Hello, I am new to stop motion animating and found this site to be a great resource to start learning. However, there are few things I am still confused about. For example, I like the idea of working with green/blue screens and using compositing to make certain sets. However, when I read topics of people doing this using various programs (such as After Effects) I aways wonder if they are working on a video file, or compositing frame by frame. To clarify, imagine if I was shooting a scene that had nothing but a puppet on a blue screen. When I have the whole scene captured, would I then export these frames as a video file and next import the video file to After Effects and key out the blue screen? Or would I import frame by frame to photoshop/any photo editor and remove the blue screen? Or perhaps it is possible to select all photos at once and remove the blue screen?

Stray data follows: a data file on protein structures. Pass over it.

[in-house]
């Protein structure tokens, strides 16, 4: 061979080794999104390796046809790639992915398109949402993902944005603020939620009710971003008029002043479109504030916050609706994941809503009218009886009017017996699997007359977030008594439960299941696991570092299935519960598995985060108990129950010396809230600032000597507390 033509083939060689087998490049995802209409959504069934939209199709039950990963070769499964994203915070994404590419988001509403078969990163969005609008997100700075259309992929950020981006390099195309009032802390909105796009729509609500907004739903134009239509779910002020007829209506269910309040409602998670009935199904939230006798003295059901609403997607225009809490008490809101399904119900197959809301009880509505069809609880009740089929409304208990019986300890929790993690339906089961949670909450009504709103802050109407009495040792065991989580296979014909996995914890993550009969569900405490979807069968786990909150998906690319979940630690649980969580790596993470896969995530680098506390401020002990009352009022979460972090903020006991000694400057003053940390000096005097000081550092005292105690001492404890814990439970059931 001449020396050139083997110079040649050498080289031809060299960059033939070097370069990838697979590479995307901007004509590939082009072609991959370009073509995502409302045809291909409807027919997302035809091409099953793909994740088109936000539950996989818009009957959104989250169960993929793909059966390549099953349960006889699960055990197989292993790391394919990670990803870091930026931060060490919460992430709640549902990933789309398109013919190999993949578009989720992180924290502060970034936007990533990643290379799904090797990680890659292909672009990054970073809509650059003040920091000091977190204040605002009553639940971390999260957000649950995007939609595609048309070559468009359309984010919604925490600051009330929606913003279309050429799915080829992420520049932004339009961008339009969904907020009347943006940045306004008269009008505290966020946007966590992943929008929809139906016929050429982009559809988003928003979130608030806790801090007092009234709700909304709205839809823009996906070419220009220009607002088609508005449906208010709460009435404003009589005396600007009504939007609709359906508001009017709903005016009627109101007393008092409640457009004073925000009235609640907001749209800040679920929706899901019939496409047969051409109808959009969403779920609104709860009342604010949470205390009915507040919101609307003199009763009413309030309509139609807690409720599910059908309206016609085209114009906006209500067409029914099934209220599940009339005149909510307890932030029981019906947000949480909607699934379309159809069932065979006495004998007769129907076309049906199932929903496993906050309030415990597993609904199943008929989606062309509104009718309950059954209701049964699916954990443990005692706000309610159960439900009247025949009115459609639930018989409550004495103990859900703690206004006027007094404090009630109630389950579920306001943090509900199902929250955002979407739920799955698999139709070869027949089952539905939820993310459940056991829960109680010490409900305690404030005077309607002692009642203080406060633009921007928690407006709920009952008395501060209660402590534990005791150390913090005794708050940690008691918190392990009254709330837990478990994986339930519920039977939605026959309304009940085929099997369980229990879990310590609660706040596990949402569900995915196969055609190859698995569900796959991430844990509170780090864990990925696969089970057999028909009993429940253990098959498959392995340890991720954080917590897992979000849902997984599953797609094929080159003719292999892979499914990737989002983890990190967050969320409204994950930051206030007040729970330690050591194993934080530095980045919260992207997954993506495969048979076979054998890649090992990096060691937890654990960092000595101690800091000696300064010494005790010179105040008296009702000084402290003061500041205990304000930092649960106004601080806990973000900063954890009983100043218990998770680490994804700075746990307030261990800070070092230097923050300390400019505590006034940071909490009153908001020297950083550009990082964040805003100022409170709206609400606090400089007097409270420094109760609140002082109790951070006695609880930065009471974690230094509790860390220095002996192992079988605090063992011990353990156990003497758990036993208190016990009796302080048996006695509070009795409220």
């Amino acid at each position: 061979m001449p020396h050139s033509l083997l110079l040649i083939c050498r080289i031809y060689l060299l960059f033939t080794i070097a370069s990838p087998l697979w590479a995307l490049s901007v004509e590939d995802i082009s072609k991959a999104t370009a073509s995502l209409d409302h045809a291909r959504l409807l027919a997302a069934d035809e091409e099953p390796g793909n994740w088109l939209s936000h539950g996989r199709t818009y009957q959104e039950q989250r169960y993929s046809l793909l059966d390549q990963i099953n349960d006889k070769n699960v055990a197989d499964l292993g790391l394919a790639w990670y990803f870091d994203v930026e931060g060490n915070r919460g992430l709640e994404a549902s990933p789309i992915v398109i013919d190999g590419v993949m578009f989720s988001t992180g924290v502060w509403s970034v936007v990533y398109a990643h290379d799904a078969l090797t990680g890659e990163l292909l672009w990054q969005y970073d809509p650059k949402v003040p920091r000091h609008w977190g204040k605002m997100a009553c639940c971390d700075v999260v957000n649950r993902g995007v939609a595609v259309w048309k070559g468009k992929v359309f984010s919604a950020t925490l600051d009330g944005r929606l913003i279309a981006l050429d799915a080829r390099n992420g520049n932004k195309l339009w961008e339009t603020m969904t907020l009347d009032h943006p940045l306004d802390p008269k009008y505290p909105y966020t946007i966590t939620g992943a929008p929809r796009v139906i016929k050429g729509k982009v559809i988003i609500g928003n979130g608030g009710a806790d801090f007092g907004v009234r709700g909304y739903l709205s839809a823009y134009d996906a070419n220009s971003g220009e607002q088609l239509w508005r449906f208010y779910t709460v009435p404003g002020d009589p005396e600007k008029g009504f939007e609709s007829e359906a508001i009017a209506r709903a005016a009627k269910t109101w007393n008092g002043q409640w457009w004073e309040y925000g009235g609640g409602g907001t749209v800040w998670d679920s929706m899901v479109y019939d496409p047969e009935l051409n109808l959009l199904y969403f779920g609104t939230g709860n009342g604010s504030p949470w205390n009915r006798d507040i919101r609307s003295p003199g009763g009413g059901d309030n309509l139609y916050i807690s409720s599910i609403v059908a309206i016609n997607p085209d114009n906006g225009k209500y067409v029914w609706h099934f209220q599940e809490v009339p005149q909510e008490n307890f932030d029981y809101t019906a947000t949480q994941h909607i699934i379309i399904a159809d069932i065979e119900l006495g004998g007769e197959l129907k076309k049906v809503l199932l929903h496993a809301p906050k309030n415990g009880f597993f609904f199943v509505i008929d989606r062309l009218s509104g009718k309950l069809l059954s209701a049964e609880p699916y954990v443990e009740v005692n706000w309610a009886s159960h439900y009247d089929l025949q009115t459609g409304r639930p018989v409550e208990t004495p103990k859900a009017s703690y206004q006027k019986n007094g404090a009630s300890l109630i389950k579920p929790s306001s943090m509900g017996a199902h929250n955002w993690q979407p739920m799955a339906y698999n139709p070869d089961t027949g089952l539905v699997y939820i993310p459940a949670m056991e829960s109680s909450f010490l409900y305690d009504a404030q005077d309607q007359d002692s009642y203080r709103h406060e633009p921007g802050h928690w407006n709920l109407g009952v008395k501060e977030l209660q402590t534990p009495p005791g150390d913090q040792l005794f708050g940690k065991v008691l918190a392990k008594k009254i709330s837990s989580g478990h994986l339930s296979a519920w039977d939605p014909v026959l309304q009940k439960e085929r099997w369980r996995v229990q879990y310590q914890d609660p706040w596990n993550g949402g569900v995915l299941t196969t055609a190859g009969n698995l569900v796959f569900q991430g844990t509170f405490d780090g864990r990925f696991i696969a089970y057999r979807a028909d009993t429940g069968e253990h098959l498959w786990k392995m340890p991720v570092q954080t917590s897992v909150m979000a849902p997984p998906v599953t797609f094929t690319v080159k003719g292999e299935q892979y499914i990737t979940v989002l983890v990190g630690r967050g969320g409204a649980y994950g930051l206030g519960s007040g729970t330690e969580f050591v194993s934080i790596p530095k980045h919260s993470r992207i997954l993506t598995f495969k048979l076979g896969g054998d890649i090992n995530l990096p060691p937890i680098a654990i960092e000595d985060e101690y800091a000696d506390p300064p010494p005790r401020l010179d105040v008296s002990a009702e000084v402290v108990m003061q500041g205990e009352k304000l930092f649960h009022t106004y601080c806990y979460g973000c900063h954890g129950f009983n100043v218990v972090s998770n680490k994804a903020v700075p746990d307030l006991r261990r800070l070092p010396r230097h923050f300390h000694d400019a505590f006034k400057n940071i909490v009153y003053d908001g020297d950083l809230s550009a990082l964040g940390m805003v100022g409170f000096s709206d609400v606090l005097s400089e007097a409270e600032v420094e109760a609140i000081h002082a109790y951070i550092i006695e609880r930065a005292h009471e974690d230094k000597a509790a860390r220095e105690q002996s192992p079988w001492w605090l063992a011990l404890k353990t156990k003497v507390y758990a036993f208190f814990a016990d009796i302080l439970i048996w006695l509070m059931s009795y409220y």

Sorry if this is a common question, I tried searching these forums but had little luck.
Thanks for any help!
An application like After Effects will do the compositing as a movie file, no need to do it frame by frame.
You load the whole image sequence or movie file into AE and have it on the timeline. Then you select the shades of green or blue you want to key out, and apply that to the whole sequence.
Sometimes you may find a few frames that need individual attention, if the puppet turns to different angle and reflects more green or something, but the idea with AE or editors like Final Cut or Premiere which can do some keying is that you do all the frames at once.
Photoshop is really made to do a single image at a time, so with that you might have to do the keying frame by frame. PS Extended does have a moving image mode where the whole image sequence is loaded in, but I haven't really used that and don't know if it actually can apply an effect to all the frames or not. I use TV Paint which is designed to handle the whole movie, like AE, so I stick with that for my post production and only use PS for still images.